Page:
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Government Reorg Plan Greeted Without Fanfare
Key members of Congress seemed unaware of details as White House plan was released

The Office of Management and Budget, led by Director Mick Mulvaney, released a sweeping reorganization proposal on Thursday. (Tom Williams/CQ Roll Call file photo)

The Trump administration’s proposal to reorganize the federal government won’t likely be moving to the top of the Senate agenda anytime soon.

“This effort, along with the recent executive orders on federal unions, are the biggest pieces so far of our plan to drain the swamp,” Office of Management and Budget Director Mick Mulvaney said of the proposals. “I am eager to work with my colleagues across the executive branch and in Congress to deliver a more trusted and efficient government that puts the American taxpayer first.”

Opinion: Work Requirements Don’t Actually Work
They do nothing to reduce poverty or address the underlying economic inequality

Demonstrators at a news conference with faith leaders on Capitol Hill on May 7. A growing body of social science research shows that work requirements do nothing to reduce poverty, DeLauro and Sánchez write. (Sarah Silbiger /CQ Roll Call file photo)

Under the guise of “promoting work” and “reform,” the Trump administration and congressional Republicans are seeking radical changes to the way we fight poverty in America.

Let us not be fooled, Republican proposals that tie strict so-called work requirements to anti-poverty programs are designed to make it harder for people to access basic services such as health care, nutrition and housing.

Opinion: Ignore the Hyperbole, Encouraging Work Is a Worthy Goal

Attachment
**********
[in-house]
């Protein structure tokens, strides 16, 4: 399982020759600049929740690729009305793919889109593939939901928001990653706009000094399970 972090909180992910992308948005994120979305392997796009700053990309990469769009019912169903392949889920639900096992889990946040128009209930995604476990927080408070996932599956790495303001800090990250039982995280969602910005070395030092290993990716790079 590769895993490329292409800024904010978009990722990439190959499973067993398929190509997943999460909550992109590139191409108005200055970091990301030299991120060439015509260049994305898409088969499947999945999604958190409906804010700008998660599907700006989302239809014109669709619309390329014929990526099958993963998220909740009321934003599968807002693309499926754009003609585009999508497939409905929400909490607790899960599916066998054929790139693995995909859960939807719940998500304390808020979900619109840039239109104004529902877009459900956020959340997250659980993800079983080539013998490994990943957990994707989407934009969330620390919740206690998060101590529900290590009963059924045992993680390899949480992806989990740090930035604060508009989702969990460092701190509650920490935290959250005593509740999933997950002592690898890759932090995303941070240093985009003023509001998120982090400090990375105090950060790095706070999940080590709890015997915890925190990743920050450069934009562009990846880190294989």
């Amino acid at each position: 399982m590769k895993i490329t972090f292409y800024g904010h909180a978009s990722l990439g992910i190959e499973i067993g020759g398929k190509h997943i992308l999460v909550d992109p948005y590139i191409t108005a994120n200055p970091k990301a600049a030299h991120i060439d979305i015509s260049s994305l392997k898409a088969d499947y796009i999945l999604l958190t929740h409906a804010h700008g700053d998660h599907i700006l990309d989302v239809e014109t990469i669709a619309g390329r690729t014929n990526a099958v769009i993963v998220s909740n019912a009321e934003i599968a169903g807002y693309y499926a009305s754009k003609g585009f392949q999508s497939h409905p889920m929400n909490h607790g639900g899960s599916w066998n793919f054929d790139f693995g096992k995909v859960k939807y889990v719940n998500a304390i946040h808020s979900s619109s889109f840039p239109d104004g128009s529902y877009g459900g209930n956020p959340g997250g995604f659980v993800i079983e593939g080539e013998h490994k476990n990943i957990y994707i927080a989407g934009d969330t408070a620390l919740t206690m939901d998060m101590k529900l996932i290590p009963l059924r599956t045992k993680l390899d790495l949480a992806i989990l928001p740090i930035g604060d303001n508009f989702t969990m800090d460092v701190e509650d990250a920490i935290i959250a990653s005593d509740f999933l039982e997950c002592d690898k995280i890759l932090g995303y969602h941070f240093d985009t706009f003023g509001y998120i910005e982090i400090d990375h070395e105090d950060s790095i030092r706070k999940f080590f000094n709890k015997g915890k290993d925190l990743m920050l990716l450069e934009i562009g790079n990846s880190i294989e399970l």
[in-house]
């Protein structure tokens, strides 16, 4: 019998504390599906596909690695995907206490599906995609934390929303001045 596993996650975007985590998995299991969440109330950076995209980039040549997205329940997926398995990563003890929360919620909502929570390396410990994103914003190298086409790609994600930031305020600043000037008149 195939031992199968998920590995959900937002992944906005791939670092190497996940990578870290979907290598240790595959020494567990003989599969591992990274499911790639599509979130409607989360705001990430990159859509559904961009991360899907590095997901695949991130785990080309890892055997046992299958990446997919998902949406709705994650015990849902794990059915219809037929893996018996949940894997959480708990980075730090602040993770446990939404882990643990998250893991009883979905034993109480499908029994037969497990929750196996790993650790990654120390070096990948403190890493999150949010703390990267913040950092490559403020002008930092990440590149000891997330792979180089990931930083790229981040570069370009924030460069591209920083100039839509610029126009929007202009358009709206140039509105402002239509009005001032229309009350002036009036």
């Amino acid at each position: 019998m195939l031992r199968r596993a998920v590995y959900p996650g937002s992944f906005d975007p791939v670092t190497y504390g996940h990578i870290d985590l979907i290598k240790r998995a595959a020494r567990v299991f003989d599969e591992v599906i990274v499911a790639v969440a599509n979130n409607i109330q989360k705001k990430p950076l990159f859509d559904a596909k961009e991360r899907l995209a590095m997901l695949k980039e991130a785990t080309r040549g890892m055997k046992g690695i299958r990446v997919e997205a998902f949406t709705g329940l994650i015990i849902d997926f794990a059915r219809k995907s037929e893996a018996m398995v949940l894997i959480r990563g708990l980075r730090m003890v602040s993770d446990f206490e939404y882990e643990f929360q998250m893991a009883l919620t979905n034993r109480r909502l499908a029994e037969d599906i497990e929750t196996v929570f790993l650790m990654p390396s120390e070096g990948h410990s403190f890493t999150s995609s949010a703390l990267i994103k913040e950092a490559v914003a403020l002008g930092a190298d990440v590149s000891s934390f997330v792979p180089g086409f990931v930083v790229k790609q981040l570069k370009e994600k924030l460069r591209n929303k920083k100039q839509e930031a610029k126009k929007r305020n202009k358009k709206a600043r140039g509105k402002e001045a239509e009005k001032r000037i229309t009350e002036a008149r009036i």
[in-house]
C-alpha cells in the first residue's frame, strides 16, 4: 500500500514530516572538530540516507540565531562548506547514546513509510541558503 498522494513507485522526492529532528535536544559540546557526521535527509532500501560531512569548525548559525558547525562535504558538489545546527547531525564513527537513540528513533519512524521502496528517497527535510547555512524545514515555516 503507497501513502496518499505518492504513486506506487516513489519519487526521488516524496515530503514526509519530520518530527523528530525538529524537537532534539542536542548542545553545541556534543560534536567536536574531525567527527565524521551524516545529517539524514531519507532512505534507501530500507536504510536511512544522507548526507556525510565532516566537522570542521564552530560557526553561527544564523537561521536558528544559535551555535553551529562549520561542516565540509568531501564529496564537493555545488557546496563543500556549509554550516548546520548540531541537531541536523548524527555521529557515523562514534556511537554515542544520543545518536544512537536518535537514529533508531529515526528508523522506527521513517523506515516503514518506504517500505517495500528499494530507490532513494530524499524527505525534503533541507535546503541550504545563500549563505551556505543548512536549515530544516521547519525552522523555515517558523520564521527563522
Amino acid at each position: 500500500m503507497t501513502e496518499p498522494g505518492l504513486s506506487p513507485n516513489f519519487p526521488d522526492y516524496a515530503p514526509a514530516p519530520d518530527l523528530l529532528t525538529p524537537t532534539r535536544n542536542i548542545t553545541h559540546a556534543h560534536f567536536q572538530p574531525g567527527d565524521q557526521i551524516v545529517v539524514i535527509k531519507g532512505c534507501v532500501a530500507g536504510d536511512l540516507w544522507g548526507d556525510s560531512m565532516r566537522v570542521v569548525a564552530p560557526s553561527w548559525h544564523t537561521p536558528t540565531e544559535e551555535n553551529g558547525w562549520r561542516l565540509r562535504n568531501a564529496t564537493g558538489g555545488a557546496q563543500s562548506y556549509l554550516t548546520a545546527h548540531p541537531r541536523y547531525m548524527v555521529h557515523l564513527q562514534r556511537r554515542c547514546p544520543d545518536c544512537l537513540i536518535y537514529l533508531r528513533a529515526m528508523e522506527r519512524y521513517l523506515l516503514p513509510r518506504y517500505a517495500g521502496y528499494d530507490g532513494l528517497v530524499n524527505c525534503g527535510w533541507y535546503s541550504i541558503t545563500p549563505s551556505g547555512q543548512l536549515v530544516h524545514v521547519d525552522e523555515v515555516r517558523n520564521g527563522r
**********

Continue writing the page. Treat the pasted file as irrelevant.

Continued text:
Work requirements and other reforms offer a pathway out of poverty for many

Job seekers fill out registration forms at a career fair in San Francisco in 2015. The House Republican farm bill directs a significant portion of existing SNAP funds into job training programs for eligible adults, Thompson writes. (Justin Sullivan/Getty Images file photo)

The economy is soaring and unemployment is at its lowest point in more than a decade. Despite this good news, far too many Americans find themselves out of the workforce or lacking the skills needed to land a good-paying job.

Yet there are more than six million job openings throughout the country.

Dozens Arrested as Poor People’s Campaign Rallies at Capitol
Protesters hoisted a casket to represent poor Americans killed by ecological disasters and lack of health care

Protesters carry a coffin to the East Front of the Capitol as environmental activist groups joined forces Monday with the Poor People’’s Campaign to demand the right to health care and a healthy environment. (Bill Clark/CQ Roll Call)

BY MORGAN PHILLIPS AND JEFF CIRILLO

Capitol Police arrested 28 protesters in the Capitol Rotunda on Monday following a march and rally organized by the Poor People’s Campaign, a grass-roots group calling for a national “moral revival” to address social inequality.

Opinion: As Hurricane Season Approaches, It’s Time to Fix Disaster Funding
Our federal government should stop treating natural disasters as surprises

A school bus crosses a makeshift bridge for vehicles in Morovis, Puerto Rico, in December near where the original bridge was washed away by Hurricane Maria flooding. (Mario Tama/Getty Images file photo)

The official start of the Atlantic hurricane season is just over ten days away. As the nation continues to grapple with the emotional and economic scars of last year’s natural disasters, it is hard to fathom the possibility of a new spate of storms. And while we can’t predict the extent of trauma that awaits us in 2018, one thing is for sure — we are not prepared.